The novel's protagonist, an unnamed female narrator, is summoned to her childhood home—a small town on the Quebec border—because her father has gone missing. As she travels to the town and the isolated island where her father's cabin is located, she also embarks on a journey into her own past. While trying to solve the mystery of her father's disappearance, she delves into other mysteries, including the cause of her disconnected memories and lack of emotional connection to her lover, Joe. Over the course of a few weeks, the narrator puts the pieces of herself together. This process means confronting painful suppressed memories, grieving the deaths of her parents, and taking responsibility for her own choices. The journey moves from sanity into delusion and back again. In the end she finds a kind of wholeness and the courage to survive.
Anna goes with the narrator to find her missing father, but she's never at home in the wilderness as the narrator is. She is uncomfortable being apart from city life and its easy access to luxuries not found on the island. Although at first Anna seems happily married to David, the narrator comes to realize Anna is terribly unhappy. However, it is also clear Anna desperately wants to stay in this unhappy marriage. This situation gives the narrator an opportunity to explore ideas about women and the expectations they face from men and from society. Anna is the embodiment of all the destructive forces at work on women. She is afraid to be seen without makeup. She is humiliated and objectified by her abusive husband. She does little to help herself not play the victim, instead retaliating against David by sleeping with other men. Deeply invested in creating the veneer of pretense required of women, Anna's presence allows the narrator to see clearly the harm these expectations cause. The narrator's declaration of herself as "natural" is a rejection of the kind of womanhood Anna represents.
David, full of himself and confident in his power over others, is unlikable from the beginning. While Anna's vulnerability makes her a sympathetic character, David shows no such vulnerability. He is calculated and unfeeling, enjoying the game of emotional abuse and feeling no regret for the way he treats Anna. Even when he strays outside social boundaries—such as trying to coerce the narrator into sex—he deflects the blame onto others. He blames Anna for making him seek out other partners with her own indiscretions. He blames the narrator for her coldness, accusing her of hating men. David's inability to love is a trait the narrator recognizes in herself as well—a point of commonality that makes her take stock of her own emotions. Unlike David, who seems uninterested in repairing this broken part of himself, the narrator urgently seeks repair. Perhaps seeing the destructiveness of David's lack of love provides incentive for the narrator to seek healing.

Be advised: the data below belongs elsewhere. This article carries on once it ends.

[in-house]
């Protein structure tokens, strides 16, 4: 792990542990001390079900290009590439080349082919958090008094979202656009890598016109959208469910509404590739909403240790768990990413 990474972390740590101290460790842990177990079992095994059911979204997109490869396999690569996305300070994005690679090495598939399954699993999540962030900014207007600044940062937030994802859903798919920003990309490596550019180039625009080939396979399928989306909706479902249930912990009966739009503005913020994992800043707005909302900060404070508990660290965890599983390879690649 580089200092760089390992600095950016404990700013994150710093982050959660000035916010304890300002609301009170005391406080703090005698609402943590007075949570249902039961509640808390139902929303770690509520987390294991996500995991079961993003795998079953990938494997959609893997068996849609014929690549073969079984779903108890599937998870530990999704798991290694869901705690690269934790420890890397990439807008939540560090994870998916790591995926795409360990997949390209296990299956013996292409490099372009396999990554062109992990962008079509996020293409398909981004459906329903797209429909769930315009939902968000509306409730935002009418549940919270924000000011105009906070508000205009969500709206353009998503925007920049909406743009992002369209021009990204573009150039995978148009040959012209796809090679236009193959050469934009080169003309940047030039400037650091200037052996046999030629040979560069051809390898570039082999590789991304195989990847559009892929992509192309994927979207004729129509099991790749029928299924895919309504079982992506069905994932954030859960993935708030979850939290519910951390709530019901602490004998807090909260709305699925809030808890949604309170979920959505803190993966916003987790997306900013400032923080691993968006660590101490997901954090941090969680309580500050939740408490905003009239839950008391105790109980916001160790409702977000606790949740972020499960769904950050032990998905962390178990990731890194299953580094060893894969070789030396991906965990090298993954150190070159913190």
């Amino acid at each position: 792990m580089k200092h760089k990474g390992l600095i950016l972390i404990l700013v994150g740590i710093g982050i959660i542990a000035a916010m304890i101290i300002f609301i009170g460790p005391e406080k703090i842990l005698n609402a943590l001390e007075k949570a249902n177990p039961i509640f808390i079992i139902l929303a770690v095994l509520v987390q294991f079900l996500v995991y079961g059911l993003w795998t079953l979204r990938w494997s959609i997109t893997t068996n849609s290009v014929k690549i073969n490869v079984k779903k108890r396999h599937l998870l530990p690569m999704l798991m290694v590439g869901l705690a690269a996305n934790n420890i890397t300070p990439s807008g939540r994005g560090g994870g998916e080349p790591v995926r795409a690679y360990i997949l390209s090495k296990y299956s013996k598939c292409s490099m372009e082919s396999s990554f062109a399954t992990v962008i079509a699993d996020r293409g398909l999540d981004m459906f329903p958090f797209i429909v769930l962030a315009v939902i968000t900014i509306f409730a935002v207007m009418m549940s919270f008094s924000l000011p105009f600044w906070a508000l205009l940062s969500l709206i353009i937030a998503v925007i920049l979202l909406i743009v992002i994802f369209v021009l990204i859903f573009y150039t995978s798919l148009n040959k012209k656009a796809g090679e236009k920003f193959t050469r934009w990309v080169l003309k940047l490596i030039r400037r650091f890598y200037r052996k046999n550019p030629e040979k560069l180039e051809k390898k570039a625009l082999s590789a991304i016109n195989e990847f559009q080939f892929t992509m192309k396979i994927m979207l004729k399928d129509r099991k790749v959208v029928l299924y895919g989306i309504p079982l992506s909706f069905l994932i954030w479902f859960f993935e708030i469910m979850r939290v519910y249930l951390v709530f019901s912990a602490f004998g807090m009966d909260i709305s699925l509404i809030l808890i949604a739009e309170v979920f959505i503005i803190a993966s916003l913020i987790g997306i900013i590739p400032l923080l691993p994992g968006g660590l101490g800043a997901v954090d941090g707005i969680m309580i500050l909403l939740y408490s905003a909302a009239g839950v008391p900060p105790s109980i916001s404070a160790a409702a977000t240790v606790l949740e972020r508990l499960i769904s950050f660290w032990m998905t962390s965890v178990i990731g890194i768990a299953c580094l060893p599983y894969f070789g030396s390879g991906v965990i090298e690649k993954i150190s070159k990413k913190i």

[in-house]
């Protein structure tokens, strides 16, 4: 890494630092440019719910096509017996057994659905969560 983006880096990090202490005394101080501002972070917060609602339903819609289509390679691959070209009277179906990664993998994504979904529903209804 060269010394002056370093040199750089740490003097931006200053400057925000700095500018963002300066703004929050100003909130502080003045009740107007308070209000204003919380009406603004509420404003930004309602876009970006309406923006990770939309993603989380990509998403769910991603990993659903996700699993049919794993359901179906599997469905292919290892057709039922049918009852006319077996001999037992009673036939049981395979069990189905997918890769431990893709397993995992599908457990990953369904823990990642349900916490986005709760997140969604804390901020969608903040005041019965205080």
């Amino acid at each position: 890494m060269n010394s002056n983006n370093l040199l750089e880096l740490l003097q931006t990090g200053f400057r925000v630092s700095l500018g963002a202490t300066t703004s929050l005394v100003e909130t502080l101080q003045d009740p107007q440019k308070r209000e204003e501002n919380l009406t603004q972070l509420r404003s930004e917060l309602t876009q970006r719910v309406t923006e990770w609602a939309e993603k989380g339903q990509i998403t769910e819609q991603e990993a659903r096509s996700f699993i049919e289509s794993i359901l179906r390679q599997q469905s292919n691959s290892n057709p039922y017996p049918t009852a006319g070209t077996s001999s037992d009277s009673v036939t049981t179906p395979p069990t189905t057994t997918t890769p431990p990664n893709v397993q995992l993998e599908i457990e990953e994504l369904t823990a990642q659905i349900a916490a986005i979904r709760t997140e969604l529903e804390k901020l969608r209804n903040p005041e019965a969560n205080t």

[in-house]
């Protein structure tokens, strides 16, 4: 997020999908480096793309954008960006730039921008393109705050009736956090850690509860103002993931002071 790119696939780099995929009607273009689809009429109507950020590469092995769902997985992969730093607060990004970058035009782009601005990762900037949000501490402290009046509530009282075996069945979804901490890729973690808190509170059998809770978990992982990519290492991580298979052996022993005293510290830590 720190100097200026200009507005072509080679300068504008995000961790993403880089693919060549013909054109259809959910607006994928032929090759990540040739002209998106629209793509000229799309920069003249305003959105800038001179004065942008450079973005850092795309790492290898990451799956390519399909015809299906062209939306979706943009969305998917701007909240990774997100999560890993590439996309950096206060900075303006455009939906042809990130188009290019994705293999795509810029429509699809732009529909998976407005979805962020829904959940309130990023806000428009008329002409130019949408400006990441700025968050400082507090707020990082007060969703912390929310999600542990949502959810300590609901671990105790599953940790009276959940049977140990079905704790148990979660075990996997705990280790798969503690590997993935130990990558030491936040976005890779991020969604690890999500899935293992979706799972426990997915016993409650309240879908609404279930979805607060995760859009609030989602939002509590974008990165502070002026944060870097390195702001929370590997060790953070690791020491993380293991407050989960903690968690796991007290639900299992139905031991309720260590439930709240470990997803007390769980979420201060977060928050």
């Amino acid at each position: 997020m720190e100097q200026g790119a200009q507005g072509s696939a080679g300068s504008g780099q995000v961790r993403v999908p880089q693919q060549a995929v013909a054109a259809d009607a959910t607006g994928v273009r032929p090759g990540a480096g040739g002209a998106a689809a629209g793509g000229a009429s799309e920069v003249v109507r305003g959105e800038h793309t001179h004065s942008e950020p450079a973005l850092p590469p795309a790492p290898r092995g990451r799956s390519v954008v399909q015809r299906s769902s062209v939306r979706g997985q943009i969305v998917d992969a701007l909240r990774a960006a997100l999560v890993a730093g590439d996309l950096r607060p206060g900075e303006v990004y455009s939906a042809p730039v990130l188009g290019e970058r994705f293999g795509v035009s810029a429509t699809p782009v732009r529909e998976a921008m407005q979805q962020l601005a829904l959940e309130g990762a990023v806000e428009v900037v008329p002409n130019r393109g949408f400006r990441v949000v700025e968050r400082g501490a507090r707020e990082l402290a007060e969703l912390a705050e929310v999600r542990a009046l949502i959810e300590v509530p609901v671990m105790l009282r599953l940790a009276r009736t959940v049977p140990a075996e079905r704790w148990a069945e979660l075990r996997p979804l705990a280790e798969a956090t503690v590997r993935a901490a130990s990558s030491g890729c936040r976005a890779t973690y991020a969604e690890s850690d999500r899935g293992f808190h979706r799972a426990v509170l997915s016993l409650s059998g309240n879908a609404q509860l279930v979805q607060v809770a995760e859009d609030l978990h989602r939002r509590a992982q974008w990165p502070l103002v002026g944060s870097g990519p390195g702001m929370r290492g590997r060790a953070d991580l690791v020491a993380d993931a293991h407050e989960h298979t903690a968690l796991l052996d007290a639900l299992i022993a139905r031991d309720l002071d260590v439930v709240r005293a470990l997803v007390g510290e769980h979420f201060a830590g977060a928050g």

There is little to like about Joe throughout most of the novel. He is a quiet man who seems uncomfortable with the intensity of the narrator's personality and deep psychological pain. He makes pottery that is deliberately unusable for the sake of artistic expression, which the narrator takes to be a rebuke of her own commercial art career. He withholds physical affection when the narrator refuses his marriage proposal. He wants to have the relationship on his terms; he wants her declaration of love. He passively goes along with David's schemes, even when they are abusive. He has sex with Anna when the narrator seems to distance herself from him. However, though flawed, his love for the narrator seems authentic. He comes back to the island to look for her, although the others do not. In the end the narrator thinks she can trust him because he, too, is a work in progress.